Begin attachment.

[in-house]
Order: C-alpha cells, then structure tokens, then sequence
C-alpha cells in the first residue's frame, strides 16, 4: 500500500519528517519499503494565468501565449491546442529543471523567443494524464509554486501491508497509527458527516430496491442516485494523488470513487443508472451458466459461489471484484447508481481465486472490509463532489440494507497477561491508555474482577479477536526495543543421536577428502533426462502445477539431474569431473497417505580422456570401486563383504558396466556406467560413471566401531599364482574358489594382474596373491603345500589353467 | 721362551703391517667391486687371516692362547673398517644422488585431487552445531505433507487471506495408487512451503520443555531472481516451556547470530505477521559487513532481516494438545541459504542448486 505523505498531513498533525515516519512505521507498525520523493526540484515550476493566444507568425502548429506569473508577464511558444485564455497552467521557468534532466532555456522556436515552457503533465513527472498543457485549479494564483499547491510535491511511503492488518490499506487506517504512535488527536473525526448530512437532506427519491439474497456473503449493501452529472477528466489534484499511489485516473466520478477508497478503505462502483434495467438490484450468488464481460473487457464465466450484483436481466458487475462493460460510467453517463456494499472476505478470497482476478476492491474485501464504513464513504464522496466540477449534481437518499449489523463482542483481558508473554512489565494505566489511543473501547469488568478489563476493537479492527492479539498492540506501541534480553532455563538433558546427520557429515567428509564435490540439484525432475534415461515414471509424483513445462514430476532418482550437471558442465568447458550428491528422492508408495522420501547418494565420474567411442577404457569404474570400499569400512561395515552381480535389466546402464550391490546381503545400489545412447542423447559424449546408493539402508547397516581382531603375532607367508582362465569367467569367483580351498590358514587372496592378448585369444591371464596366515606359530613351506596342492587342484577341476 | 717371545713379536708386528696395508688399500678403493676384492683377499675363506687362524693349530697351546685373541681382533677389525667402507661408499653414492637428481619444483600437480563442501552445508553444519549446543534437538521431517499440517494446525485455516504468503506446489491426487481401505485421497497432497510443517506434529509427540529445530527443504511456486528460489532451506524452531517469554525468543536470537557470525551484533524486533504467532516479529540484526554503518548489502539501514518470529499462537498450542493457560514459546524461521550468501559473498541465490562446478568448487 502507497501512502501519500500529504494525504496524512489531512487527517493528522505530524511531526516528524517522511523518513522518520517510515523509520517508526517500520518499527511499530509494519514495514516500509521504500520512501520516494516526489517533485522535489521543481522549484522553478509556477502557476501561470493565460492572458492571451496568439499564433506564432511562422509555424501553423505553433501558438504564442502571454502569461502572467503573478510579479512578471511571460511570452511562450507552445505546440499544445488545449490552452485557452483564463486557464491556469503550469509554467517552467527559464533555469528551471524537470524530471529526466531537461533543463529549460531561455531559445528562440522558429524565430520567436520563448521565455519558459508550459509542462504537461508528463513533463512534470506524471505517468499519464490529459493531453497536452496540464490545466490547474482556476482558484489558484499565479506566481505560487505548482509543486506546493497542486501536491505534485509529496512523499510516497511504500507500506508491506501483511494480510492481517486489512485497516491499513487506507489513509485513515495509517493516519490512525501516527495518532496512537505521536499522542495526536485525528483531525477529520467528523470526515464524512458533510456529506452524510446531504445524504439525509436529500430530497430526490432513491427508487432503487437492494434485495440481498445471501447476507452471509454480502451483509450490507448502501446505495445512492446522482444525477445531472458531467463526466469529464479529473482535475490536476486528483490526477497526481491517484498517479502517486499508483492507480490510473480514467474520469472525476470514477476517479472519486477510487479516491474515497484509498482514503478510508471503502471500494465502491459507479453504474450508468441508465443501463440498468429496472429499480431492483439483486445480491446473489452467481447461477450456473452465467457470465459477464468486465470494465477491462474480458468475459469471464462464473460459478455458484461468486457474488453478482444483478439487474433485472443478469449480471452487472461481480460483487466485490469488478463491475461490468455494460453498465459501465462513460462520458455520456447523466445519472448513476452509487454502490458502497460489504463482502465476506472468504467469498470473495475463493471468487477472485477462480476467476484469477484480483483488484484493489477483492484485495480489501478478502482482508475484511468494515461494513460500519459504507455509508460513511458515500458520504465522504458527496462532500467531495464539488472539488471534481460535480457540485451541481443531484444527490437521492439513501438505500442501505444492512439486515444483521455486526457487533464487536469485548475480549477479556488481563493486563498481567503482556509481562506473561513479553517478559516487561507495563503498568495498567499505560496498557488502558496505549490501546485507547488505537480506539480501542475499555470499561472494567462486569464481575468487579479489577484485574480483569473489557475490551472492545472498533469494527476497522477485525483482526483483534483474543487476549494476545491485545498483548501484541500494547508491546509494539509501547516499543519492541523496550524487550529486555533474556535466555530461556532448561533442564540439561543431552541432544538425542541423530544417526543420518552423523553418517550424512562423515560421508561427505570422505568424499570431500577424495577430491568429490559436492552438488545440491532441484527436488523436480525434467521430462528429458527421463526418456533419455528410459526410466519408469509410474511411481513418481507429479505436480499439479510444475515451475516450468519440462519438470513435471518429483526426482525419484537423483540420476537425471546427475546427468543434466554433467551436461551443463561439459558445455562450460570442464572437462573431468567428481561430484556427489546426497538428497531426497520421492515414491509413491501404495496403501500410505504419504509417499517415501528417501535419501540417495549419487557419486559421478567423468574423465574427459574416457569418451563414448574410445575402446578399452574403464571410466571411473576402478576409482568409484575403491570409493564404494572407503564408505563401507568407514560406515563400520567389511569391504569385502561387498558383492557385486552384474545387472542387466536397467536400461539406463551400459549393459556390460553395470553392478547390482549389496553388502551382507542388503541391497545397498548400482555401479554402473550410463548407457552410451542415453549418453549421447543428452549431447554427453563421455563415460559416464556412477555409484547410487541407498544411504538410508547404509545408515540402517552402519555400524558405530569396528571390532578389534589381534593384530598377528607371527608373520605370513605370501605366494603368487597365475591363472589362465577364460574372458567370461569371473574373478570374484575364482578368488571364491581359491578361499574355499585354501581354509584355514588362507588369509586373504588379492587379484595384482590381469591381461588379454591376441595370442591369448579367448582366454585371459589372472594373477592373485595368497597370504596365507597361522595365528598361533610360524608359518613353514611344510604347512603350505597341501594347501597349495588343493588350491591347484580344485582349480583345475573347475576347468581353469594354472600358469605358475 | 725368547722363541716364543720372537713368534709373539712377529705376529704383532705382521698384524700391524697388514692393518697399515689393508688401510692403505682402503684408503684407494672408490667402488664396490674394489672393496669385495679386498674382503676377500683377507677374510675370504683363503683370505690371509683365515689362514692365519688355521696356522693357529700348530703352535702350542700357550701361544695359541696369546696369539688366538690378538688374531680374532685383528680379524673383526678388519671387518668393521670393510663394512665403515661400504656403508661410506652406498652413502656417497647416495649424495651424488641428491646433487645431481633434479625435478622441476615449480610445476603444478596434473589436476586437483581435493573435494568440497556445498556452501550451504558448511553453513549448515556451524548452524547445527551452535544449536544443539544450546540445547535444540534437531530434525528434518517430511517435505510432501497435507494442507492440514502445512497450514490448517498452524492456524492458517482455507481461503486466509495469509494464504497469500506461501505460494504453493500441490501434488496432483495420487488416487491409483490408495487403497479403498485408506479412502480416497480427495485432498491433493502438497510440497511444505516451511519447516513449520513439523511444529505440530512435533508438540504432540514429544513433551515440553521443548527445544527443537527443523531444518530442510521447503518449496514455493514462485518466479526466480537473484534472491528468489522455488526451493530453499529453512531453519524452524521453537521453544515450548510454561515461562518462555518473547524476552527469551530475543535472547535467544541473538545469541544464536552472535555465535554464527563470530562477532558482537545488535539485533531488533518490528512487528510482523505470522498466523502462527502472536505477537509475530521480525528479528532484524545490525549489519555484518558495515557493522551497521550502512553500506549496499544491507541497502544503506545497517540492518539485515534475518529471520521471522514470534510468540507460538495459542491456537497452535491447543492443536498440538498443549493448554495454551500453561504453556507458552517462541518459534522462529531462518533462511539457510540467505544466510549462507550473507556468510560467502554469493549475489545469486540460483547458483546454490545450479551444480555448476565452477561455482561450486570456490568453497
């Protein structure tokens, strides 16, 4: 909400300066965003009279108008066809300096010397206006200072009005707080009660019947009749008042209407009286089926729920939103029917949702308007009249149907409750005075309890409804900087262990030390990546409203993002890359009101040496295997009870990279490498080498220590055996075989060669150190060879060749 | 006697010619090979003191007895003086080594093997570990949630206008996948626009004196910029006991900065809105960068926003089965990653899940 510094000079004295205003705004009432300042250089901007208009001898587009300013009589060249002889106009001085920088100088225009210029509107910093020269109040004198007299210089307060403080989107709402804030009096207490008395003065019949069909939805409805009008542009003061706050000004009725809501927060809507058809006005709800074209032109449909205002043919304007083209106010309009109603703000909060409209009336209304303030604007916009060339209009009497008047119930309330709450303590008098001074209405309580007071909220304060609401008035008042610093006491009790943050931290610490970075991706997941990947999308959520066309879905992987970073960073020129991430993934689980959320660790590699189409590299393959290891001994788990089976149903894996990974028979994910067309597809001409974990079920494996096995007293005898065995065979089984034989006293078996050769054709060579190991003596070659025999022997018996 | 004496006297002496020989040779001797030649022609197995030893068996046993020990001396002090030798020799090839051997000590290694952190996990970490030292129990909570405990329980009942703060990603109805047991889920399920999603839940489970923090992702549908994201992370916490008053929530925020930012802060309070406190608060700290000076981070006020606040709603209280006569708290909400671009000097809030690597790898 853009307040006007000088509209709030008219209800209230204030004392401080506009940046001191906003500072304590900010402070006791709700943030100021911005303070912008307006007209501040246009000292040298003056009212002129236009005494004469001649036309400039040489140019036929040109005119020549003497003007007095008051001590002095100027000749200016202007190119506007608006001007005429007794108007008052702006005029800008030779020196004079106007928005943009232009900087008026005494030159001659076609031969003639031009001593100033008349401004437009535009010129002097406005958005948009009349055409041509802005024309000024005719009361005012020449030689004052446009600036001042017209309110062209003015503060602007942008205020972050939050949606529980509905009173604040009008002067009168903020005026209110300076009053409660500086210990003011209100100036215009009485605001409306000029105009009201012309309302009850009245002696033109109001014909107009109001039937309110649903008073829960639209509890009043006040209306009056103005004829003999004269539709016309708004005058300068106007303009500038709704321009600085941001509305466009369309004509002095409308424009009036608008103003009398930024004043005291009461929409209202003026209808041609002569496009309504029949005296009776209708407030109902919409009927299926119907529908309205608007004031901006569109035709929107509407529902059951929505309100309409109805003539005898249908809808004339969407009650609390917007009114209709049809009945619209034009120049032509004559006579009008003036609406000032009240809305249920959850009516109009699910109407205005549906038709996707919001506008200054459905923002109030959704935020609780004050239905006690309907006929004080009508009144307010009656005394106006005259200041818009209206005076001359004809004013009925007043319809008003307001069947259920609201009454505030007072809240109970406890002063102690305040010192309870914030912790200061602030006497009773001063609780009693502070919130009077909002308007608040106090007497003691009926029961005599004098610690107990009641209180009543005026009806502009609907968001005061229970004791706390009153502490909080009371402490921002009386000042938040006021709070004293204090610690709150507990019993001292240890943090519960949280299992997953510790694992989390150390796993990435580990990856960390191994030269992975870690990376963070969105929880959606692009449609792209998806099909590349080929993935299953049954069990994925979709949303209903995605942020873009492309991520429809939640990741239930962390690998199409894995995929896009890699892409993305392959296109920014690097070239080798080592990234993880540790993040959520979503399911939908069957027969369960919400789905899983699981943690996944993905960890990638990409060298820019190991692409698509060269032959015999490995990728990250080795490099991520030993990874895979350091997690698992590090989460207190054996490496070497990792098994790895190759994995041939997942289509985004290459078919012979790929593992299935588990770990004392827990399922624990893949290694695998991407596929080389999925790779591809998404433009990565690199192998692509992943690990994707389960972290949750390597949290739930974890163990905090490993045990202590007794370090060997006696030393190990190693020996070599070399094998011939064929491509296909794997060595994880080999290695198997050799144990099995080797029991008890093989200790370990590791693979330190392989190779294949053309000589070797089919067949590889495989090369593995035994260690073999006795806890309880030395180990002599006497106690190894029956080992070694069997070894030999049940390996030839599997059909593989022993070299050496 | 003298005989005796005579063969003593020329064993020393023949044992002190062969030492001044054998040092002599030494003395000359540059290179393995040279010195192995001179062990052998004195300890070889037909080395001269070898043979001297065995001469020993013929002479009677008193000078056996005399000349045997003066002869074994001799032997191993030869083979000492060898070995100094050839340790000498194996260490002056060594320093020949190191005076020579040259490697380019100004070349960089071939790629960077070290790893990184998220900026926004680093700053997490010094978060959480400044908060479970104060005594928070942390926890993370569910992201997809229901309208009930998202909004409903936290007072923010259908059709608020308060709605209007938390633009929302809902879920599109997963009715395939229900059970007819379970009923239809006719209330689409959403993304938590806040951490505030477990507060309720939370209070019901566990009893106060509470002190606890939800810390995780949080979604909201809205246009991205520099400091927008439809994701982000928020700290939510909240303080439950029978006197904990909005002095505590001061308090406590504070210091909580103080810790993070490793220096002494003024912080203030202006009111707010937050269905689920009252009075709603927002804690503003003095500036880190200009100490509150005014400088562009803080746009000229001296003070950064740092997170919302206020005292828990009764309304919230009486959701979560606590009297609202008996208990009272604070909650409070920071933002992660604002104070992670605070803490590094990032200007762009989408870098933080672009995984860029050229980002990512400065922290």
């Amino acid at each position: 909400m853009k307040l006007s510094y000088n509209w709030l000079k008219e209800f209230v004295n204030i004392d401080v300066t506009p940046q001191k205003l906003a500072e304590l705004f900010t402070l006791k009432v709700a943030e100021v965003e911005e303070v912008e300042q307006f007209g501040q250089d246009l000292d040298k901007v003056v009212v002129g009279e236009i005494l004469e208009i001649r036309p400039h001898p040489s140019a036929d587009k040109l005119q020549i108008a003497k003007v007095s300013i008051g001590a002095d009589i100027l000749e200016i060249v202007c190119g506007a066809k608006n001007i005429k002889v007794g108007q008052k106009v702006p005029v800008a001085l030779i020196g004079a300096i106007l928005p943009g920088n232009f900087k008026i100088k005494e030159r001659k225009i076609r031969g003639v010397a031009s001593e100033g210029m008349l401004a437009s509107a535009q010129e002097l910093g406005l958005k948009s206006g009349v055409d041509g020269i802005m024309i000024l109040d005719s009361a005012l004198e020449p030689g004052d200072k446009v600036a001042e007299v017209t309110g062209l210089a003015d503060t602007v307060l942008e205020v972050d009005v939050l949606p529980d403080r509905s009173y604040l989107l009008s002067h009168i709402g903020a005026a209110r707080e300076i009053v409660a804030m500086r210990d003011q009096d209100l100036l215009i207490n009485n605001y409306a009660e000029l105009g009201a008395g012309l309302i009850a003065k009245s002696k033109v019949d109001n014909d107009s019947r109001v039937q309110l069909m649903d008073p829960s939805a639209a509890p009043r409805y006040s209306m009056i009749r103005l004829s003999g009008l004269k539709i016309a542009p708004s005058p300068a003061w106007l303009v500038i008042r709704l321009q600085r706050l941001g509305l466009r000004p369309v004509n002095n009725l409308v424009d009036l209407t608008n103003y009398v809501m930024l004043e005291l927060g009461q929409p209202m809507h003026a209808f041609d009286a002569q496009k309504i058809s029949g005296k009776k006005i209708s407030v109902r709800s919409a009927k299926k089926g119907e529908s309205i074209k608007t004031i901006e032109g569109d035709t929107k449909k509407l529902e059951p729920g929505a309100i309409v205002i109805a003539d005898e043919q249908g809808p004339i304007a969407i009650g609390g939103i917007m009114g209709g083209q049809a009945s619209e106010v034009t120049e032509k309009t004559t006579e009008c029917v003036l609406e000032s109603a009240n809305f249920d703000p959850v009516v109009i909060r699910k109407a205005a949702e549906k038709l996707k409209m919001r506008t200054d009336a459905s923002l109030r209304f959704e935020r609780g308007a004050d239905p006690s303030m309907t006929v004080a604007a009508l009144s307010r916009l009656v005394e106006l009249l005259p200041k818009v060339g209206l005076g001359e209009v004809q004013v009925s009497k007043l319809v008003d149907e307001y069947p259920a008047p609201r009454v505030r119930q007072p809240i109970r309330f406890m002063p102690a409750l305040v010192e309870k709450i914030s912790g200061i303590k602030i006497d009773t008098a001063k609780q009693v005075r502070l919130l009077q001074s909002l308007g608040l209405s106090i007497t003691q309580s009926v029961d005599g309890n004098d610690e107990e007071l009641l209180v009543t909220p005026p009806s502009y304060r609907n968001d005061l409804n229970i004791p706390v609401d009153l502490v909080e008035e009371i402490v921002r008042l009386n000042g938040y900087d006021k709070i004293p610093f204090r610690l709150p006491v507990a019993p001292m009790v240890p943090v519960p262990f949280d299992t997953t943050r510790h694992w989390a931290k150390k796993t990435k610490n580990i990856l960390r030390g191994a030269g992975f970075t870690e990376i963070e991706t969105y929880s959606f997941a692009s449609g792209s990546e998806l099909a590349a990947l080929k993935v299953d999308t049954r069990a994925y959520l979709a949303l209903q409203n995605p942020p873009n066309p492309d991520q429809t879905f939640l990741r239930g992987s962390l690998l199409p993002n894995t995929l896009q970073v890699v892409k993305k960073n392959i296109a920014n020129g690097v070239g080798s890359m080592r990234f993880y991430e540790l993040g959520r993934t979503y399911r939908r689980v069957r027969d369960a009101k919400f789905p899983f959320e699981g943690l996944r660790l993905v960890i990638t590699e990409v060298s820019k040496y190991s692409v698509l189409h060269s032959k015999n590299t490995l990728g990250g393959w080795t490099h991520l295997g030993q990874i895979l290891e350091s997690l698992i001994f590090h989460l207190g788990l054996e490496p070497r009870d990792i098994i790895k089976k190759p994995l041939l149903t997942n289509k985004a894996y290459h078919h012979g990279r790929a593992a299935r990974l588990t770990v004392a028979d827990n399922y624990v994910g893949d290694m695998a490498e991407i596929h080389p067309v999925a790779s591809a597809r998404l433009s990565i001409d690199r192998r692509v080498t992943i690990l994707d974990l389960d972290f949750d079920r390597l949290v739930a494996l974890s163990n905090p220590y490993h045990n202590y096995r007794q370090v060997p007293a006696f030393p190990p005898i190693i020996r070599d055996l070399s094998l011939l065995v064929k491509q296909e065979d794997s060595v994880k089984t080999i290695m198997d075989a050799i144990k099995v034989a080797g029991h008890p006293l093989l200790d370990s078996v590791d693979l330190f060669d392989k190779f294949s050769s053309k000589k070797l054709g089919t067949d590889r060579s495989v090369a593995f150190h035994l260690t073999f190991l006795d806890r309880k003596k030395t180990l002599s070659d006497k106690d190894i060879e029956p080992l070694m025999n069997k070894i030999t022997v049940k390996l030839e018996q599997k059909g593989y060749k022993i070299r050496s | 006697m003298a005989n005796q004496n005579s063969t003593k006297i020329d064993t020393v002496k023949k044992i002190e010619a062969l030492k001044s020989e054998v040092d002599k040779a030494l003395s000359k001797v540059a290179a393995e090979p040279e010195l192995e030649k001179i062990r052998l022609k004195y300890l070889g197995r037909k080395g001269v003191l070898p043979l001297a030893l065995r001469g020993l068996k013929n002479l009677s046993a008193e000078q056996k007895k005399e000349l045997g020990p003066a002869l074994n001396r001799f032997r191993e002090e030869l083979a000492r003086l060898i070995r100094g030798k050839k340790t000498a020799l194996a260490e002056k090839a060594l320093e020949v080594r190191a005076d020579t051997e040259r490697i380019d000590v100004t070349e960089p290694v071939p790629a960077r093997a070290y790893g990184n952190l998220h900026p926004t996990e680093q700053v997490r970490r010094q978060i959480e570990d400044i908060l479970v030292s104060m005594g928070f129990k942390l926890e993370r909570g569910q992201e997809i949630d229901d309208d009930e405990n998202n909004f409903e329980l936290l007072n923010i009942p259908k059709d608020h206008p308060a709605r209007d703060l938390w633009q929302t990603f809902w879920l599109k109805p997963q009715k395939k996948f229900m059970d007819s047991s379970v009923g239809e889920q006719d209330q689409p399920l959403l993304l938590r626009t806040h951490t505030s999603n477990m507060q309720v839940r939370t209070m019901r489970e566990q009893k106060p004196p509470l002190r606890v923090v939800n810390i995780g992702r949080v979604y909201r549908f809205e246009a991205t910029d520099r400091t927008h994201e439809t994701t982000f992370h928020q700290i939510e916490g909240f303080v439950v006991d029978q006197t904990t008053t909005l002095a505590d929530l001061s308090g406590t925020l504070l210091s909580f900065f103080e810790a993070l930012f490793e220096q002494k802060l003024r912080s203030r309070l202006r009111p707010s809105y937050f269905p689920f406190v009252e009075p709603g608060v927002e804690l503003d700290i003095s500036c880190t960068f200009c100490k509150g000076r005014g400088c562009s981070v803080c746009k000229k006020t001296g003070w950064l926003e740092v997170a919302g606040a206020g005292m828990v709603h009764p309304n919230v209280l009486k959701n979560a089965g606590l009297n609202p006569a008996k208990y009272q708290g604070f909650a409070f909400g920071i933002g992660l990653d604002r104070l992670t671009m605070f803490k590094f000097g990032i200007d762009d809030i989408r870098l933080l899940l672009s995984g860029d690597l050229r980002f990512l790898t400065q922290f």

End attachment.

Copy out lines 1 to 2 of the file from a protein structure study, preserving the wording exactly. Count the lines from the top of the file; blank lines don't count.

[in-house]
Order: C-alpha cells, then structure tokens, then sequence